It became a custom for our family (and whoever else wanted to come along) to go out into the field next to the house at night with a blanket on which we would lie down and look up at the heavens. The Milky Way was an incredible sight, a silvery trail of stardust cutting a swath across the canopy above us. Venus and Mars were quite visible. With our star guide, it was fun to find and identify many star formations. And every year at that time, beginning about August 12th or so, the Perseid Meteor showers occurred – a series of shooting-star-like streaks of light across the night sky at about one per minute. The children with us would ooh and aah out loud at this natural light show. I watched in grateful silence, filled with awe and a prayerful sense of serenity. God felt so close though the stars were so distant.

The psalmist writes: (Psalm 19)

The heavens are telling the glory of God;

the firmament proclaims God’s handiwork.

Day after day the heavens pour forth speech,

and night after night the firmament displays knowledge.

There is no speech, nor are there words;

their language is not heard;

Yet the voice goes out through all the earth.

and their words to the end of the world…

Imagine what it must have been like for the ancients as they observed and experienced the world around and above them…the beauty of a sunrise, the awesome power of a storm, the vastness of the sea, the magnificence of the giant cedars, the changing seasons of growth, harvest and fallowness, the wonder of life itself. They had to ask themselves: What was behind it all? How did it all begin?

We are all fascinated by stories that tell us of beginnings. The little child asks, “Mommy, tell me again about how you and Daddy met.” Maybe in your family there’s someone who has become interested in genealogy and traced your family’s name back seven generations or more. Or maybe in this brave new techno world, you know someone who has swabbed the inside of their cheek and sent it in to a DNA service that promises to trace the path of their earliest forbearers out of Africa to whatever part of the world their ancestors migrated.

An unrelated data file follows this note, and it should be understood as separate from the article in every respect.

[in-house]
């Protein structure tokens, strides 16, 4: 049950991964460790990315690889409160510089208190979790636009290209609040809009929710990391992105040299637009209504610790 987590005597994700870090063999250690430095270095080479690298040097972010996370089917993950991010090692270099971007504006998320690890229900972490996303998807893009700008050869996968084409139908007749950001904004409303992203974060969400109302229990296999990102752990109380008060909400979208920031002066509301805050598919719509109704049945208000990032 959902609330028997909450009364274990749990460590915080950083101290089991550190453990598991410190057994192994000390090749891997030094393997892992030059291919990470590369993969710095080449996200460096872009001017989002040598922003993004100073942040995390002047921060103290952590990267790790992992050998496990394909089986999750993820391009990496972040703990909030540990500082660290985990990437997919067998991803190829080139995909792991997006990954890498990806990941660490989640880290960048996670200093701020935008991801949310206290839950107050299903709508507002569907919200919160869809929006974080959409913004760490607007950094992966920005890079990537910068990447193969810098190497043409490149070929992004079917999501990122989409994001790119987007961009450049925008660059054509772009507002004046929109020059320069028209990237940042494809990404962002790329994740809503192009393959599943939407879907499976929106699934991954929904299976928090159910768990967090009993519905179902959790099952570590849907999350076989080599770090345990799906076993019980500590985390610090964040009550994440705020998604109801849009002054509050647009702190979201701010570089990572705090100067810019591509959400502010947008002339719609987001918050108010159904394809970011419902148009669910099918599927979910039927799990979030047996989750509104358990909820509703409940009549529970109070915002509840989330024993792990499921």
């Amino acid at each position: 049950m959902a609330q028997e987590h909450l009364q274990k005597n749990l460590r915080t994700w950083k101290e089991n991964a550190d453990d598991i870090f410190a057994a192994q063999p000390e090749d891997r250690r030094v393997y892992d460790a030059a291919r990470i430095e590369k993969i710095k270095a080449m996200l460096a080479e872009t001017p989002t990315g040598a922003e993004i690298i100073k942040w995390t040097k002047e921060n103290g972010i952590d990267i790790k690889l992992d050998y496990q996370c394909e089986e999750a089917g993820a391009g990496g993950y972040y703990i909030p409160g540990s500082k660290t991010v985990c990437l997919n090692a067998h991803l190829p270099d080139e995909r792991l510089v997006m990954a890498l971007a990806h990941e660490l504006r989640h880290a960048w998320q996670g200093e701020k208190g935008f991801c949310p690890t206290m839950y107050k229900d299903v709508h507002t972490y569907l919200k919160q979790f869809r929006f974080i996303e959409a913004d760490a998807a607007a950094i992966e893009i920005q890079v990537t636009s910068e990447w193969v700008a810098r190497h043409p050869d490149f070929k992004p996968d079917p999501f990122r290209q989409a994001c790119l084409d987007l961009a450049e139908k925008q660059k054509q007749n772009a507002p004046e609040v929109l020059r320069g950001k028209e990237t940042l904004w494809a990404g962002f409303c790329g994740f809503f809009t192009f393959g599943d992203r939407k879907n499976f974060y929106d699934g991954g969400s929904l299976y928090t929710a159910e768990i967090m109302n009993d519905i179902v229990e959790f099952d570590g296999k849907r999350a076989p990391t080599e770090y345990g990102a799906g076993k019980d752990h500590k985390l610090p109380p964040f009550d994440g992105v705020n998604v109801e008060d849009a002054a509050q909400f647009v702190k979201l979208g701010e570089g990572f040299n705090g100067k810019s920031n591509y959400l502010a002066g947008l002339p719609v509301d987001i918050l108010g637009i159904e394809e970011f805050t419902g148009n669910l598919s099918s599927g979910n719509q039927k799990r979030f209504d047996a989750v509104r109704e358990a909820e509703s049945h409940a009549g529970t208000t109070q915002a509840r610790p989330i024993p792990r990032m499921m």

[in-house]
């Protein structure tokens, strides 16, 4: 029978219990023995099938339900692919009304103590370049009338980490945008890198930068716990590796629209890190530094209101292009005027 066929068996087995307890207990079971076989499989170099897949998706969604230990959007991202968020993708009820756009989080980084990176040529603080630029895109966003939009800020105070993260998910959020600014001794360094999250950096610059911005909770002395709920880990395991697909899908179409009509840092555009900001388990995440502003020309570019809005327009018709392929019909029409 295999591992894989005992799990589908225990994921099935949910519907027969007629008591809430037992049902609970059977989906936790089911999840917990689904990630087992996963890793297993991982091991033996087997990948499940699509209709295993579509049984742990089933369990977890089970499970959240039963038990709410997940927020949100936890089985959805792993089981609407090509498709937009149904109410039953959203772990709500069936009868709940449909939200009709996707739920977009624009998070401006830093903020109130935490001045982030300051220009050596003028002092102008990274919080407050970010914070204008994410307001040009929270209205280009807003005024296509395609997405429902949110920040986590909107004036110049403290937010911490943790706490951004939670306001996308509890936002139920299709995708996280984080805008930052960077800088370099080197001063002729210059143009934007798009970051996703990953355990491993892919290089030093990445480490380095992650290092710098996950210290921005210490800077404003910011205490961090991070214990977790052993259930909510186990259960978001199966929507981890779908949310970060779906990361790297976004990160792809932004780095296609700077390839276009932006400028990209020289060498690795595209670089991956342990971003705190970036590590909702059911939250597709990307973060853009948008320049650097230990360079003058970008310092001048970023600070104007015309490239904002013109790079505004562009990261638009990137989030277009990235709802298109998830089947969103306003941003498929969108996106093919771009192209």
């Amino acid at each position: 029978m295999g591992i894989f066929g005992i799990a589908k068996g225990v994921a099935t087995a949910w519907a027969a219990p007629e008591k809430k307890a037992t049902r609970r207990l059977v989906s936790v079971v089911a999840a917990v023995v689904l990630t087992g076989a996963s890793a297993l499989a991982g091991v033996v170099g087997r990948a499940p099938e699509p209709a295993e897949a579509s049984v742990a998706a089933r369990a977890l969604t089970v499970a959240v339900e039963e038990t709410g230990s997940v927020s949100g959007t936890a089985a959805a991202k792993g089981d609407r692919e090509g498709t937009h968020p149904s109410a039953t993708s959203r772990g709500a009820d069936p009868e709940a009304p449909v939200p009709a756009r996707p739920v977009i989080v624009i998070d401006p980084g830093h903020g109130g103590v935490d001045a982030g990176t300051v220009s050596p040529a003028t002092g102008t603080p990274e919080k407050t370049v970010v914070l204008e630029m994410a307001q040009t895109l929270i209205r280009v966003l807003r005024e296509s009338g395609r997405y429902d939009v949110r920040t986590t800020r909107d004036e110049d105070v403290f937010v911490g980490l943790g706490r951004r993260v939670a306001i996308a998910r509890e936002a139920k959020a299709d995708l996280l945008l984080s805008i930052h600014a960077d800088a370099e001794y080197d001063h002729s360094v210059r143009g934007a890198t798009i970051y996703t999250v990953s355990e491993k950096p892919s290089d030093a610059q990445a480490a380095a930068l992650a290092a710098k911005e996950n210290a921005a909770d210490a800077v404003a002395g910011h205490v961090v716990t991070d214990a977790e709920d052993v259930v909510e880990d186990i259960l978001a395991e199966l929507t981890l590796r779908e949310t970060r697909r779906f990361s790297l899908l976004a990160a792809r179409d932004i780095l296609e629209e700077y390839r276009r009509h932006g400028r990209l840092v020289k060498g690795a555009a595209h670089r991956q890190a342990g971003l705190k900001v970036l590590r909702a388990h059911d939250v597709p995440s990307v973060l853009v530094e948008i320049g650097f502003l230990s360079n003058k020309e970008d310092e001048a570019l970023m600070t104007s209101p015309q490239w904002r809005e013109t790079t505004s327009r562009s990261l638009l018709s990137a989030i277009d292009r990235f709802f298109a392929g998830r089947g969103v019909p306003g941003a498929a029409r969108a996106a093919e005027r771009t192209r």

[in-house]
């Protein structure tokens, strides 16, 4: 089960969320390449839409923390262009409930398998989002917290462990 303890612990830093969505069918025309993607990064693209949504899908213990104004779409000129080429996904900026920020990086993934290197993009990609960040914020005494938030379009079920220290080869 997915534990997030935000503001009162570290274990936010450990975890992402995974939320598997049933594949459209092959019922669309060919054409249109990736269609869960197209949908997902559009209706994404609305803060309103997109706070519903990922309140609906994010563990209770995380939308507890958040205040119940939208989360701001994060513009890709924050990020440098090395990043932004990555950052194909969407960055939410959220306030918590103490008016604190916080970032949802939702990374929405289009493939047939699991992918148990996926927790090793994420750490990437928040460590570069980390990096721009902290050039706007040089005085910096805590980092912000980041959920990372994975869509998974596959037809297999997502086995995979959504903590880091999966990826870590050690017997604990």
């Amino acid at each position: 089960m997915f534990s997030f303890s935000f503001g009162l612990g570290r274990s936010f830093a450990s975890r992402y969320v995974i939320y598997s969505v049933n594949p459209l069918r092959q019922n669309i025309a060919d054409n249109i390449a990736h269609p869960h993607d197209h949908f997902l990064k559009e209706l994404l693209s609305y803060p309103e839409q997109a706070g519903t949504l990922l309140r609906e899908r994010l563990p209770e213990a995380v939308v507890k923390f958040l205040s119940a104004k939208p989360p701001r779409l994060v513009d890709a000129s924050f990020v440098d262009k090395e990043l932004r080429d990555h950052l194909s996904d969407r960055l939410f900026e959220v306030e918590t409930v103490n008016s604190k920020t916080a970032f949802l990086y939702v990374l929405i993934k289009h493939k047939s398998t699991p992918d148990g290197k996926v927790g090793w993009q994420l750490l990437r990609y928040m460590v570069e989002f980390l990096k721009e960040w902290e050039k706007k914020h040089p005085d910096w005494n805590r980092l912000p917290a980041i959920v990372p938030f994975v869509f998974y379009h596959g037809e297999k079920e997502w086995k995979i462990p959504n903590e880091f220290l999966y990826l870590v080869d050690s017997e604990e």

The Hebrew people were no different. They had stories about how their nation began with Abraham, about how their tribes began with Jacob, about how different holy places began. But the question that remained was: the story of how it all began.  There are records of other creation stories from the cultures of Egypt, Samaria and Babylon that circulated in the ancient world. But the story at the beginning of Genesis about how it all began is distinctive. It is a statement of faith from the opening sentence: “In the beginning when God created the heavens and the earth…” giving credit where credit is due, to God’s mysterious, creative power. God speaks and the cosmos and life on earth are called into being. God looks around and says, “Let us make humankind in our image,” and human beings are created with a spark of the divine within.

The Genesis story of how it all began isn’t told in the language of physics, or the language of chemistry. It is not about a scientific proof. But it tells a truth, an eternal truth. The first chapter of Genesis more nearly resembles a song, so lyrical that it sets off a symphony of the heart. It praises God for the sheer lavishness of the creation – from supernovas to sunfish, from the monsters of the sea to the tiny creepy, crawly things that burrow underneath the earth. The message of this story of Genesis is an outpouring of delight for the God of heaven and earth who was there before time, before it all began.